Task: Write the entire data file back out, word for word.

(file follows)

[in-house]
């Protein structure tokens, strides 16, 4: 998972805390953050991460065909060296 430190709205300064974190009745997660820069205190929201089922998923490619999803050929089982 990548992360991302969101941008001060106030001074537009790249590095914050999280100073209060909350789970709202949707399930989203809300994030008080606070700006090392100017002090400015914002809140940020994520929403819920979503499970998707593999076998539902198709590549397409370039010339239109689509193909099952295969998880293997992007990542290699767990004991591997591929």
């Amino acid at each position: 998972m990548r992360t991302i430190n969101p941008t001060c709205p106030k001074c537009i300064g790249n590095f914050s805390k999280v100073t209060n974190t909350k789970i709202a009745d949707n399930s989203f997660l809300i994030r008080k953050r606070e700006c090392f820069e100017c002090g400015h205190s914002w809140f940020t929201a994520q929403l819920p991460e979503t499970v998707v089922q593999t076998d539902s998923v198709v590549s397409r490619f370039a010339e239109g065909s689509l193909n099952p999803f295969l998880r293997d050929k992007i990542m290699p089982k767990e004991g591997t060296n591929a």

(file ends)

[in-house]
């Protein structure tokens, strides 16, 4: 998972805390953050991460065909060296 430190709205300064974190009745997660820069205190929201089922998923490619999803050929089982 990548992360991302969101941008001060106030001074537009790249590095914050999280100073209060909350789970709202949707399930989203809300994030008080606070700006090392100017002090400015914002809140940020994520929403819920979503499970998707593999076998539902198709590549397409370039010339239109689509193909099952295969998880293997992007990542290699767990004991591997591929």
């Amino acid at each position: 998972m990548r992360t991302i430190n969101p941008t001060c709205p106030k001074c537009i300064g790249n590095f914050s805390k999280v100073t209060n974190t909350k789970i709202a009745d949707n399930s989203f997660l809300i994030r008080k953050r606070e700006c090392f820069e100017c002090g400015h205190s914002w809140f940020t929201a994520q929403l819920p991460e979503t499970v998707v089922q593999t076998d539902s998923v198709v590549s397409r490619f370039a010339e239109g065909s689509l193909n099952p999803f295969l998880r293997d050929k992007i990542m290699p089982k767990e004991g591997t060296n591929a």